In the East End,
in a brisk wind, sleeveless,
I blow dandelions
through the abandoned lot
by the doughnut shop
across from the all-week
fleamarket, watch the minivans
pull in and out,
the oldsters settling
at the counter in turn
with the newspaper
and a cup of coffee.
Huey Lewis belts softly
from a tv screen hanging
in the front corner;
I catch you singing
into your t-shirt happy
to be stuck with you
as I sidle up to order
my glazed lemon,
and, like she means it,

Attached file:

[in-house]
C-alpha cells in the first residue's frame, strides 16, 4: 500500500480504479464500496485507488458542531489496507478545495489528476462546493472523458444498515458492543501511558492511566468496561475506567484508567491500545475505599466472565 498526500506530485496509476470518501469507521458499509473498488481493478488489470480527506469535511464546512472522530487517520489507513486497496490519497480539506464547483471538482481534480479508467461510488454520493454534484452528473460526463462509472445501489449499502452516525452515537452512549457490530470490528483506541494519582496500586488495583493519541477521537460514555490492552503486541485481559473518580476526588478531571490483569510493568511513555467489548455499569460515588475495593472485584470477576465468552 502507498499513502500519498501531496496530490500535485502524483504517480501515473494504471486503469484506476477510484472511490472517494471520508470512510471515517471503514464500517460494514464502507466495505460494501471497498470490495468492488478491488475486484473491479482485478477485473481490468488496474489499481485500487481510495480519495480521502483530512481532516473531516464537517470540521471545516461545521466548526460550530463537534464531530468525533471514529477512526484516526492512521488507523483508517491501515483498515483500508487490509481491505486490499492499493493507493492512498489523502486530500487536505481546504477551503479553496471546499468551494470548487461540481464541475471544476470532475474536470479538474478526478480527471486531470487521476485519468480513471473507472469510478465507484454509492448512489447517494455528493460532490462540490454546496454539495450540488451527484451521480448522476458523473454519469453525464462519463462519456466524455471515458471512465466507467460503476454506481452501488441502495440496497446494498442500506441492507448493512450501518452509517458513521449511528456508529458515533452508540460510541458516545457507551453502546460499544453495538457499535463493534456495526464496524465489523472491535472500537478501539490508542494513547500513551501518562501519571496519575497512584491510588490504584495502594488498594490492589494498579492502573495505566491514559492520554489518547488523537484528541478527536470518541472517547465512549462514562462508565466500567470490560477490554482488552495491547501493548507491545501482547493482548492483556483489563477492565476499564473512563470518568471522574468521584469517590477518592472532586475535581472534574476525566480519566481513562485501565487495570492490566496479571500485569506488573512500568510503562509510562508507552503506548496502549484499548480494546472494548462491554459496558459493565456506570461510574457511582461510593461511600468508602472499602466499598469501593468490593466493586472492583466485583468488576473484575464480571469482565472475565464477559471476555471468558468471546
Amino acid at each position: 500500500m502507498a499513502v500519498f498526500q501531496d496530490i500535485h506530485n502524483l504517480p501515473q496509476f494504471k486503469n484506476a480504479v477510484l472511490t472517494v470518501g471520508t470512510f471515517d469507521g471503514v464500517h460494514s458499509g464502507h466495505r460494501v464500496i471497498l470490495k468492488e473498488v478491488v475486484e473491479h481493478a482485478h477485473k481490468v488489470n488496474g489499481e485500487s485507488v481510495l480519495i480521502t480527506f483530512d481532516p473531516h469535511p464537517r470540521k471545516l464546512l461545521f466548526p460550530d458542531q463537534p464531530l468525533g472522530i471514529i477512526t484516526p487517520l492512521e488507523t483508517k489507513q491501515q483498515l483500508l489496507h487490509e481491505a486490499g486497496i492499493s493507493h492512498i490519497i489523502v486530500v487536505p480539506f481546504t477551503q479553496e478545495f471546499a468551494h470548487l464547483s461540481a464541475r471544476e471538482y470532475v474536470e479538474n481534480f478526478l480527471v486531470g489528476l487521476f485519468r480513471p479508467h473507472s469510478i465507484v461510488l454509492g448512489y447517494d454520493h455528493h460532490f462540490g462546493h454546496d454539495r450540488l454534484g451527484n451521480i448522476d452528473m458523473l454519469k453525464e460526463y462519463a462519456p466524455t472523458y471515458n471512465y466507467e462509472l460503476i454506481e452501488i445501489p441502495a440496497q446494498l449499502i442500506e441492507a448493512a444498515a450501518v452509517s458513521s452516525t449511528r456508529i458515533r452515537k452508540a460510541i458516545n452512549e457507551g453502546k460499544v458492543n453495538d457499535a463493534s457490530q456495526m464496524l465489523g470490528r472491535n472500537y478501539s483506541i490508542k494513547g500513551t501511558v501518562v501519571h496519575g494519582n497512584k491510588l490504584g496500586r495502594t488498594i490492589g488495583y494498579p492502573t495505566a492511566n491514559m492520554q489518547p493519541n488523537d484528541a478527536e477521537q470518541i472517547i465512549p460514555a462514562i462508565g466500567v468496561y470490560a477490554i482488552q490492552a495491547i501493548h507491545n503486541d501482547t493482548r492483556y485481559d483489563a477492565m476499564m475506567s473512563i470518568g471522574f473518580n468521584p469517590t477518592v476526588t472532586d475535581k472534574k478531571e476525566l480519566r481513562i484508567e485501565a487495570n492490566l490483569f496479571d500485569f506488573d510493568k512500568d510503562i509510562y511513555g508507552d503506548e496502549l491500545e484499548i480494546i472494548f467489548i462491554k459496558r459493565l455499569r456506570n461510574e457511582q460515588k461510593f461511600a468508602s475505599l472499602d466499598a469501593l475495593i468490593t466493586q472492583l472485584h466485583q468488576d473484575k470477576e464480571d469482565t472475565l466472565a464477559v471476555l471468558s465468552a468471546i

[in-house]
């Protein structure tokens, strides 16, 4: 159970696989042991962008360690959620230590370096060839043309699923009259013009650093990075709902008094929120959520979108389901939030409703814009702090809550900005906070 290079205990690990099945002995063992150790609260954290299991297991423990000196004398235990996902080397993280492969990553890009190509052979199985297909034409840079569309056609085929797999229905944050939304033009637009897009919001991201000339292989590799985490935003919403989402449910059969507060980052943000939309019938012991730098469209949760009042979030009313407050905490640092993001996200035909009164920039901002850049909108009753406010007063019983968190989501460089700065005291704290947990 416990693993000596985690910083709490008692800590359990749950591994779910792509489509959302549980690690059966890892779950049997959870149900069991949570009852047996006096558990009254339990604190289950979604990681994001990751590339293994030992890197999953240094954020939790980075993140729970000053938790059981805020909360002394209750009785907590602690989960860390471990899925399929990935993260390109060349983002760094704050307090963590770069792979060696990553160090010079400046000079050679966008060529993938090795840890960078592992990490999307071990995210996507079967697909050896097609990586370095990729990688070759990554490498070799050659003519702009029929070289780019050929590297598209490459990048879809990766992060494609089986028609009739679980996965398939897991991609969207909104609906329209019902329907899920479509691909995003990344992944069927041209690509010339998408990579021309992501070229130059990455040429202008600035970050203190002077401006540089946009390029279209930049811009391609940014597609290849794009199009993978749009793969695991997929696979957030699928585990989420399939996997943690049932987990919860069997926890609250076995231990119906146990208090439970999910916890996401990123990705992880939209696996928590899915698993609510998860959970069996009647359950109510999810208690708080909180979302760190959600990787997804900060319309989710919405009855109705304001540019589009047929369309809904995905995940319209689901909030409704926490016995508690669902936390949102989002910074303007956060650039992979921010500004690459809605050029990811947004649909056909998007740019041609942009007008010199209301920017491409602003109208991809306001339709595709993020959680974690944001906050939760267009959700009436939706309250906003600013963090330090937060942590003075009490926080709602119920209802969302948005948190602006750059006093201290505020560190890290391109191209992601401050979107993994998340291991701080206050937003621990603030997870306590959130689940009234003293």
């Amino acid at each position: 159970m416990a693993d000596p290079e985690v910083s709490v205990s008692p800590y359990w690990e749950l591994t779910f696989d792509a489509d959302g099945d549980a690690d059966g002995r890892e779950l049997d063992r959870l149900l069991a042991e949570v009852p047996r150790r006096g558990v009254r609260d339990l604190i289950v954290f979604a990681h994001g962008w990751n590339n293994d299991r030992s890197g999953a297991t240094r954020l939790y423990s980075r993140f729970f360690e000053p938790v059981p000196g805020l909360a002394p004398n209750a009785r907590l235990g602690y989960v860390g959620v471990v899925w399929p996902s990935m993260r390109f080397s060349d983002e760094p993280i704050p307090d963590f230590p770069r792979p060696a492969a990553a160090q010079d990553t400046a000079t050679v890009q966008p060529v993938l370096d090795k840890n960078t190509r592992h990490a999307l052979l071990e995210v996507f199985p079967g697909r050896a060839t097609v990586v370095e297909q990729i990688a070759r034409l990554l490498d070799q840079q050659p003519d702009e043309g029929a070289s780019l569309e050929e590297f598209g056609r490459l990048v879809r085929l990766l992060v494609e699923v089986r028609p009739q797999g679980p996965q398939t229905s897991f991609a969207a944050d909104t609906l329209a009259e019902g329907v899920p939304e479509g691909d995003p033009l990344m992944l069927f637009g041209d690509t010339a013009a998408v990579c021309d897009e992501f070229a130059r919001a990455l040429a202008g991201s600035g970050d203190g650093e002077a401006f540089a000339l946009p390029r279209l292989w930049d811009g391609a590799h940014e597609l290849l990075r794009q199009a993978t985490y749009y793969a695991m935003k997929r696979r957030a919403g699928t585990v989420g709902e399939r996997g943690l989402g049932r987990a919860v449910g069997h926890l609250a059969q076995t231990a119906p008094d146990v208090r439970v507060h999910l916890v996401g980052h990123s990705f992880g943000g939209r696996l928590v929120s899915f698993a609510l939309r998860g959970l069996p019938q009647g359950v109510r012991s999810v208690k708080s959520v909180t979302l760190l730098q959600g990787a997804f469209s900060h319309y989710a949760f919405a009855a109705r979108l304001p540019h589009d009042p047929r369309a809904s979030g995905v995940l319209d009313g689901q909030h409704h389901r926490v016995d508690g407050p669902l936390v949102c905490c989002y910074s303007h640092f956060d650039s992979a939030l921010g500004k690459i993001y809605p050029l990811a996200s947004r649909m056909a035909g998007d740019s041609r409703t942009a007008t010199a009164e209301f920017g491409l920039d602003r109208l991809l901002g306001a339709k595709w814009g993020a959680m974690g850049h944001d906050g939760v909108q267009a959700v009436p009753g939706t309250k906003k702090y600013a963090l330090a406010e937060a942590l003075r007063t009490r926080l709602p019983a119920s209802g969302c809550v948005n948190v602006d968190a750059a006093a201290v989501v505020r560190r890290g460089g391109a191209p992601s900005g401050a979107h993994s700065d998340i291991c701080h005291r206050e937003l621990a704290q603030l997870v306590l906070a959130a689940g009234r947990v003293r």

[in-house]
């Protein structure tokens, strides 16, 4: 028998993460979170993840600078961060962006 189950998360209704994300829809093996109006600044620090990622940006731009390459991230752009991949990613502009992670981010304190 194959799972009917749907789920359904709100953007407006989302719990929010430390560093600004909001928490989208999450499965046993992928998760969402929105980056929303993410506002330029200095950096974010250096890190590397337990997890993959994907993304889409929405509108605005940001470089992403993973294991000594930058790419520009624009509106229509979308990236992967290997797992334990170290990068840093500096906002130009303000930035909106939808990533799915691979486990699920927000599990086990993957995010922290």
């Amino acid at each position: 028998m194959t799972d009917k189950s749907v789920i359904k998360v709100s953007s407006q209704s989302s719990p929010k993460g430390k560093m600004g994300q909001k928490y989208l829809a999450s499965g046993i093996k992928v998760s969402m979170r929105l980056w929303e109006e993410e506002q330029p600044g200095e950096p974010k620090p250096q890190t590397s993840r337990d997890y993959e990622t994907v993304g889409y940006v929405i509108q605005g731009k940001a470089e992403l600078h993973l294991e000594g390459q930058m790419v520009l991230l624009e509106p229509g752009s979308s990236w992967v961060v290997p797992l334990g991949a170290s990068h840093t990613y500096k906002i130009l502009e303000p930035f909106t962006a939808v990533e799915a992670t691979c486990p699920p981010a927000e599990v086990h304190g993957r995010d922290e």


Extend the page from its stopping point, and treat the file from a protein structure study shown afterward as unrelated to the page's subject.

the waitress smiles.

for the singer with the cyanide eyes


Maybe this
will be easier;

maybe there is hope beyond frost;
maybe our breath will jut
in steamy tomorrows

across a river that never
freezes; maybe your dreams will dream yet
tachycardic, wild and blue,

like the pulse of the ocean,
muffling the deaths that lie spread-
eagled across decades,

hissing obscenities
under the bedspread, the deaths
that smell ever-so-softly

of overripe promises,
understated like
magnolia blossoms

at the end of summer…
like secrets for a December
no man has seen.